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The Exhausted Woman
with Christine Hammond, MS, LMHC

How Narcissism Changes Obsessive Compulsive Disorder

Recently a teenager came into my office complaining about the anxiety they were experiencing from their Obsessive Compulsive Disorder (OCD) parent. They gave me a few examples. The compulsive handwashing that led to dry and sometimes bloody hands were imposed on everyone in the household. There was a sense of superiority that this family did things such as proper cleaning and sterilized laundry better than others. The excessive rituals before and after people would leave the house were designed to impress a magazine decorating editor. Unable to keep up with the expectations of the parent, the teenager felt defeated.

But after meeting the parent, it became apparent that in addition to the OCD they had Narcissistic Personality Disorder (NPD). This changes everything: the approach, the treatment planning, and the management of the OCD because the underlying motive is completely different. A person who has NPD and OCD is not likely to change their behavior but it can be guided so as not to impose destructively it onto others. By contrast, a person with OCD frequently wants their behavior to change and is embarrassed when they impose it onto others.

Here is a chart demonstrating the difference using the characteristics of NPD.

Characteristic NPD w/ OCD OCD
Motive OCD behavior reinforces and justifies NPD behavior OCD behavior is done as coping mechanism when feeling out of control
Superior OCD behavior is done as a visual demonstration of their superior status (they like being thought of as outdoing their competition) OCD behavior is done to ease anxiety even though they most likely are doing things a better way
Fantasizes Fantasizes that the OCD behavior proves their worth and desire for power, success, beauty or ideal love Fantasizes that the OCD behavior is not severe and hides the full extent of their disorder
Admiration Performs OCD behaviors to gain admiration and praise from others Believes their mild OCD behaviors should be admired but not the severe aspects
Special OCD behavior is a way of further distinguishing an NPD from the pack and placing them in special status Knows the OCD behavior isolates them; doesn’t like being thought of as special
Empathy No concern or empathy for how their OCD behavior negatively impacts others Constantly feels bad for how their OCD behavior impacts others
Entitled Demands automatic compliance from others for OCD behaviors regardless of other’s beliefs or the impact Demands compliance from others to ease anxiety and has a hard time seeing the negative impact on others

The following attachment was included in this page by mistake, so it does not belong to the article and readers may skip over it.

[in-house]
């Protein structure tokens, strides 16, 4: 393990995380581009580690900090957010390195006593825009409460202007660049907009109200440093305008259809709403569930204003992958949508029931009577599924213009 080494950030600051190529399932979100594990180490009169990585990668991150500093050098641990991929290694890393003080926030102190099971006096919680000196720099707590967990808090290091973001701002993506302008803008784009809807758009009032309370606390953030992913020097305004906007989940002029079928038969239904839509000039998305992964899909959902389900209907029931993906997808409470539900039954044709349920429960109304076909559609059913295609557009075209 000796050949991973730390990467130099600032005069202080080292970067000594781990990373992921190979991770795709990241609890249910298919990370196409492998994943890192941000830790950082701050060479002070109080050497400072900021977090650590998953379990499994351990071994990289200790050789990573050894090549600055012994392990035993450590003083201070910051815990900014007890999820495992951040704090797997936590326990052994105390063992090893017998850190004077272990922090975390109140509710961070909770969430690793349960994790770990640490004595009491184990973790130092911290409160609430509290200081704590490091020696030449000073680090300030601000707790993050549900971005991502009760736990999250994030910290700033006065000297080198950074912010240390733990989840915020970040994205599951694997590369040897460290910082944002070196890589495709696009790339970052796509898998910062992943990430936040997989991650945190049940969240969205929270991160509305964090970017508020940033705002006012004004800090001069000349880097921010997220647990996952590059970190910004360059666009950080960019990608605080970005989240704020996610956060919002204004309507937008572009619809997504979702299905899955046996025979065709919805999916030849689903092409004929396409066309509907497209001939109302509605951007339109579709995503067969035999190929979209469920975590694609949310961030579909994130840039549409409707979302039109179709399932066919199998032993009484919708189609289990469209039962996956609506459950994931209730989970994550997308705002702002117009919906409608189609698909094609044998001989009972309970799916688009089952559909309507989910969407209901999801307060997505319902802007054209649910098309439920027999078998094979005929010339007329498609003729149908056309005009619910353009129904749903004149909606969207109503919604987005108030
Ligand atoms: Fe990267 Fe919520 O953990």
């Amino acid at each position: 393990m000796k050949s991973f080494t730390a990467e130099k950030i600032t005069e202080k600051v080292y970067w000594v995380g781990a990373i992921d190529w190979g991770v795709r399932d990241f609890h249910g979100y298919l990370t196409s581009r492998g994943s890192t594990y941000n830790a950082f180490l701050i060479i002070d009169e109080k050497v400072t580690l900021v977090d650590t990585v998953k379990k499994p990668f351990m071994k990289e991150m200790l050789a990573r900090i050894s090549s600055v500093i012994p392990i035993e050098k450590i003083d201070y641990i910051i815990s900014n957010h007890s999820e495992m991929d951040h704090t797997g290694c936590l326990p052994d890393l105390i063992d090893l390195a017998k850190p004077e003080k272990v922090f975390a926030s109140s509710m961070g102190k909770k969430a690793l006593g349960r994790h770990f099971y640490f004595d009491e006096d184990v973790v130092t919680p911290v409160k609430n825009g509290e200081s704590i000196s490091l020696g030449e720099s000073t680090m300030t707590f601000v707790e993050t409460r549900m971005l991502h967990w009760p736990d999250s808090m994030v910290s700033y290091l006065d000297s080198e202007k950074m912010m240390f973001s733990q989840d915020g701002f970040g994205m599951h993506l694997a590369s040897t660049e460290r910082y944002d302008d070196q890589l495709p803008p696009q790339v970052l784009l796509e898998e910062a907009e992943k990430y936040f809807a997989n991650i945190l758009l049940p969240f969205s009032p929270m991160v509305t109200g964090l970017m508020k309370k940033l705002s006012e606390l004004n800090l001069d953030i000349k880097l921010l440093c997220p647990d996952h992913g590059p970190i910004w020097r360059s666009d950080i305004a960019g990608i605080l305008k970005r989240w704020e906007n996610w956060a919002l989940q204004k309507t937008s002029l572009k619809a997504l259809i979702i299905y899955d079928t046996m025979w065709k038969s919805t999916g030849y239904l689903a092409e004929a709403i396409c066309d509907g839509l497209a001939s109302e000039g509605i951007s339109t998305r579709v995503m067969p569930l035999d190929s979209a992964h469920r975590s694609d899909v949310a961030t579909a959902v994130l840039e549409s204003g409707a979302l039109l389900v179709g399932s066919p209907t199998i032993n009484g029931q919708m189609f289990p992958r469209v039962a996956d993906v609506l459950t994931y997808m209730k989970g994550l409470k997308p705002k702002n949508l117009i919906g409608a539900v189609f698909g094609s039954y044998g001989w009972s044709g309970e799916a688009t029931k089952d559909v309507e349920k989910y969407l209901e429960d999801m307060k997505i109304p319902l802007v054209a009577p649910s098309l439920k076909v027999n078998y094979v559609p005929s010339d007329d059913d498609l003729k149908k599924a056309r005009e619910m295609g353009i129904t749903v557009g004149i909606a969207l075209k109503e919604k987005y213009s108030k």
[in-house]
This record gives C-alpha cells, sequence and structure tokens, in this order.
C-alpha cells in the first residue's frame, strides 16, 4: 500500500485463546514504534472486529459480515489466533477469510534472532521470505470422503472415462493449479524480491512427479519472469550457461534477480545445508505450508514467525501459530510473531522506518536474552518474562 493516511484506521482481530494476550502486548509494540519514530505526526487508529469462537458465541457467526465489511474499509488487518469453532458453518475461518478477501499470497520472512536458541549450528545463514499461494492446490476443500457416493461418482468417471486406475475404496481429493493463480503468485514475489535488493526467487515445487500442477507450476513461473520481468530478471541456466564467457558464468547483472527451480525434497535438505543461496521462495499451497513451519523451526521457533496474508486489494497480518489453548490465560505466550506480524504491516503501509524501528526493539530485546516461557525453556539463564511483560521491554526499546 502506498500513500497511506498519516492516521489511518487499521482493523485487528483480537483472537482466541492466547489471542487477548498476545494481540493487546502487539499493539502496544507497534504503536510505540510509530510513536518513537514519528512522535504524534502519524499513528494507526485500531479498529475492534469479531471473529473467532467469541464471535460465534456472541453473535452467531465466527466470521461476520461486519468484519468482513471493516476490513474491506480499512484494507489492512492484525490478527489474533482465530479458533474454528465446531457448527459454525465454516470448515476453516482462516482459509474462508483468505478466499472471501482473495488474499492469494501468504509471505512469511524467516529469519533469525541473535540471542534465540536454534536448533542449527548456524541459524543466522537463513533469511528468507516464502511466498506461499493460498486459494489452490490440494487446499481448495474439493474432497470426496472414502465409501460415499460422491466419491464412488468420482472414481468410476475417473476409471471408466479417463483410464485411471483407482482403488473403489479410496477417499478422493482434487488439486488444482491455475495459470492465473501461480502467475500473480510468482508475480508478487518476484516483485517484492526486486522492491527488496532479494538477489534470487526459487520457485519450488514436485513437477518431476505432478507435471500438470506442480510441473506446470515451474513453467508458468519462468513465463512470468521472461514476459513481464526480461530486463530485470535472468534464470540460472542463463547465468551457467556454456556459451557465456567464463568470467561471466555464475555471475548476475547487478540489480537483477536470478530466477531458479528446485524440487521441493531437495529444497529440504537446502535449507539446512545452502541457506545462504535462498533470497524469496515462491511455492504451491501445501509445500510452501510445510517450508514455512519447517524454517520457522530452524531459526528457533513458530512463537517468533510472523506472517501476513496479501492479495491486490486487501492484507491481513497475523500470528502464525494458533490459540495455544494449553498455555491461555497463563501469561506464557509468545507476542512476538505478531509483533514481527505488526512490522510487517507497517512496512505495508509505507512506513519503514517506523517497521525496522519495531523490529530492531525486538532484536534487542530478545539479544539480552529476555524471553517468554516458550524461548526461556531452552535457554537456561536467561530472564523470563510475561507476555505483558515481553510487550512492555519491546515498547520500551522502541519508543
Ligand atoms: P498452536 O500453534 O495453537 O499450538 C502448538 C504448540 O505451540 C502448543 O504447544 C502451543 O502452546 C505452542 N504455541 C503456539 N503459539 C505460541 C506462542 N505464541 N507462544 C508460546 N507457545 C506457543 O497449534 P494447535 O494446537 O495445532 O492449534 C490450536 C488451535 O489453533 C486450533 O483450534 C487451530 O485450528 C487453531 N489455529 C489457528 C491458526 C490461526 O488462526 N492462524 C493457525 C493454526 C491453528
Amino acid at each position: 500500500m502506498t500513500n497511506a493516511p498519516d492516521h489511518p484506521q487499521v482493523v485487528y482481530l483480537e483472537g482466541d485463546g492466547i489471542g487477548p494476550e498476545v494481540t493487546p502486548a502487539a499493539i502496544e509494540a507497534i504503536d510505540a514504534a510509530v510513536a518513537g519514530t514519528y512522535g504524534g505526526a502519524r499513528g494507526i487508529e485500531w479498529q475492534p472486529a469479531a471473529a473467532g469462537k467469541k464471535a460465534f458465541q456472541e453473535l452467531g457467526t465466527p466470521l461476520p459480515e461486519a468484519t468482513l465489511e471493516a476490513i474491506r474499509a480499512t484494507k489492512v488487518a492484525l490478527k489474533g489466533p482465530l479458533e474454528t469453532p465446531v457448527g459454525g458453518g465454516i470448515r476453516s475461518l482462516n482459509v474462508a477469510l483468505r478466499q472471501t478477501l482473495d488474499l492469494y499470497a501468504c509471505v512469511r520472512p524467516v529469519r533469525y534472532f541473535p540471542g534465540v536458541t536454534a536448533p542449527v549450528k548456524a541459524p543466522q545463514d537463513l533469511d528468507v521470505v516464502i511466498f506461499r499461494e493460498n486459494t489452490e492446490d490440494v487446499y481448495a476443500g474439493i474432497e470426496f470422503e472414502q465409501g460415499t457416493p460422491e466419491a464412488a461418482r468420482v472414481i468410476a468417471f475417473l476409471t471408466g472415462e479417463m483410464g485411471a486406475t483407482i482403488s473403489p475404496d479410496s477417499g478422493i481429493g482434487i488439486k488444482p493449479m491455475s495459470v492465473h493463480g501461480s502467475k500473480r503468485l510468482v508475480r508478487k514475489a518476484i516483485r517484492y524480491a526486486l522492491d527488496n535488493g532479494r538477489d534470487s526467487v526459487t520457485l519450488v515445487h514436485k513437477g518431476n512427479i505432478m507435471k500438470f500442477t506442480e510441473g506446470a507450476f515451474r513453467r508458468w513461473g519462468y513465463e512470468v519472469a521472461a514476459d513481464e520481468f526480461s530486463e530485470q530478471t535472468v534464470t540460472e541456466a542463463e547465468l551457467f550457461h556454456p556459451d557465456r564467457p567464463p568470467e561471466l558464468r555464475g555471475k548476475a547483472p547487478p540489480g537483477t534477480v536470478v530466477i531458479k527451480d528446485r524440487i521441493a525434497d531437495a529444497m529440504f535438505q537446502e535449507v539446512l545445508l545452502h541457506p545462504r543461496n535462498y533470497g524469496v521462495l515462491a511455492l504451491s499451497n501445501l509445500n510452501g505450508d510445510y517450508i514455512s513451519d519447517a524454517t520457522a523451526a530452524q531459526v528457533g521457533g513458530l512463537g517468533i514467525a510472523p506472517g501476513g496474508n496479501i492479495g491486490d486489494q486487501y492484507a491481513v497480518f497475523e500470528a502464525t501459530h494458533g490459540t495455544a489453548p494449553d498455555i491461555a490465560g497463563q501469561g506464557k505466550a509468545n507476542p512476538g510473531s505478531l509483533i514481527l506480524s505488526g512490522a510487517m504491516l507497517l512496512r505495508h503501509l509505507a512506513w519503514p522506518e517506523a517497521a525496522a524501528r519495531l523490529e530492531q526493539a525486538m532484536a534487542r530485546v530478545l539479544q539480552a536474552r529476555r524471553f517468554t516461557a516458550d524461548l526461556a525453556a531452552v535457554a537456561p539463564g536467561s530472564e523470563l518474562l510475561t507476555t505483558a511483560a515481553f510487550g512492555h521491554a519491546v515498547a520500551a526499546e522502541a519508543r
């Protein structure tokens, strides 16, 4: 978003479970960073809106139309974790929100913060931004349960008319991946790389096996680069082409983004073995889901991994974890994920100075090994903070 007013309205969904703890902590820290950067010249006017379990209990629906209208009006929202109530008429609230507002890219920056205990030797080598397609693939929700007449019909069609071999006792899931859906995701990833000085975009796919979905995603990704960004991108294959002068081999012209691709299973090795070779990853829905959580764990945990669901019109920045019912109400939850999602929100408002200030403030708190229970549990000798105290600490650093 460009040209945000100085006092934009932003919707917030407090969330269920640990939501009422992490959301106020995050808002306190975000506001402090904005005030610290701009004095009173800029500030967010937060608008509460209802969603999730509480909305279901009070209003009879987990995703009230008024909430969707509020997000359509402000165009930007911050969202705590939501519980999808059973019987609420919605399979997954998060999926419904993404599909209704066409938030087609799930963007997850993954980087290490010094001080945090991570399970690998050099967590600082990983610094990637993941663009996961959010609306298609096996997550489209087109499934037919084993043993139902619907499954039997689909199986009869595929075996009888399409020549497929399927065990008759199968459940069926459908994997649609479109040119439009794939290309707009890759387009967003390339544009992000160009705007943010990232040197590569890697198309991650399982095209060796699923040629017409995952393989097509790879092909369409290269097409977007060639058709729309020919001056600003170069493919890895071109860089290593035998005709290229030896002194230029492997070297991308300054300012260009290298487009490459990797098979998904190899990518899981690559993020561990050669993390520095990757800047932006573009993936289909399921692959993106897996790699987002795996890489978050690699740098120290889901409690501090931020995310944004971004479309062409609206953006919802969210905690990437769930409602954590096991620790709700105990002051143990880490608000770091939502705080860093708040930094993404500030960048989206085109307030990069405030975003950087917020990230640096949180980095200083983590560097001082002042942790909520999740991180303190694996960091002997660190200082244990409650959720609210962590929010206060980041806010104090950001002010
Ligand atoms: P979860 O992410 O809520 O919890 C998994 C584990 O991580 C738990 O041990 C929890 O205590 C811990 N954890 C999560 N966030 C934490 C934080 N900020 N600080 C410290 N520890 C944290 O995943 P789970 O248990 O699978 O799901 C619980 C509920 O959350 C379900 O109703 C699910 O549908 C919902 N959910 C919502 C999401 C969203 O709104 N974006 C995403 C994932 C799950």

Exploitative Exploits other’s lack of OCD behaviors as evidence of perfectionism Takes advantage of other’s compliance with their behavioral OCD nature to justify their continued behavior
Jealous Believes others are jealous of their OCD behaviors and methods Is jealous of others who do not have OCD behavior
Arrogant Is proud and boastful of their OCD behaviors, frequently encourages others to be like them Is prideful of the mild OCD behaviors but shameful of the more severe behaviors

 

While cognitive behavioral therapy is highly effective for the treatment of OCD, it is not as efficient when the person is also narcissistic. Rather the underlying narcissistic characteristics need to tackled first before addressing the OCD behaviors.

 

How Narcissism Changes Obsessive Compulsive Disorder


Christine Hammond, MS, LMHC

Christine Hammond is a leading mental health influencer, author, and guest speaker. As an author of the award-winning “The Exhausted Woman’s Handbook,” and more than 500 articles, Christine has more than one million people downloading her podcast “Understanding Today’s Narcissist,” and more than 400,000 views on YouTube. Her practice specializes in treating families of abuse, and trauma, with personality disorders involved which are based on her own personal experience. Her new book, Abuse Exposed: Identifying Family Secrets that Breed Dysfunction will be published in 2020. Christine is a Licensed Mental Health Counselor and Qualified Supervisor by the State of Florida, a National Certified Counselor, Certified Family Trauma Professional, with extensive training in crisis intervention and peaceful resolution. Based in Orlando, you may connect with Christine at Grow with Christine (www.growwithchristine.com).

 


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APA Reference
Hammond, C. (2019). How Narcissism Changes Obsessive Compulsive Disorder. Psych Central. Retrieved on November 26, 2020, from https://pro.psychcentral.com/exhausted-woman/2017/03/how-narcissism-changes-obsessive-compulsive-disorder/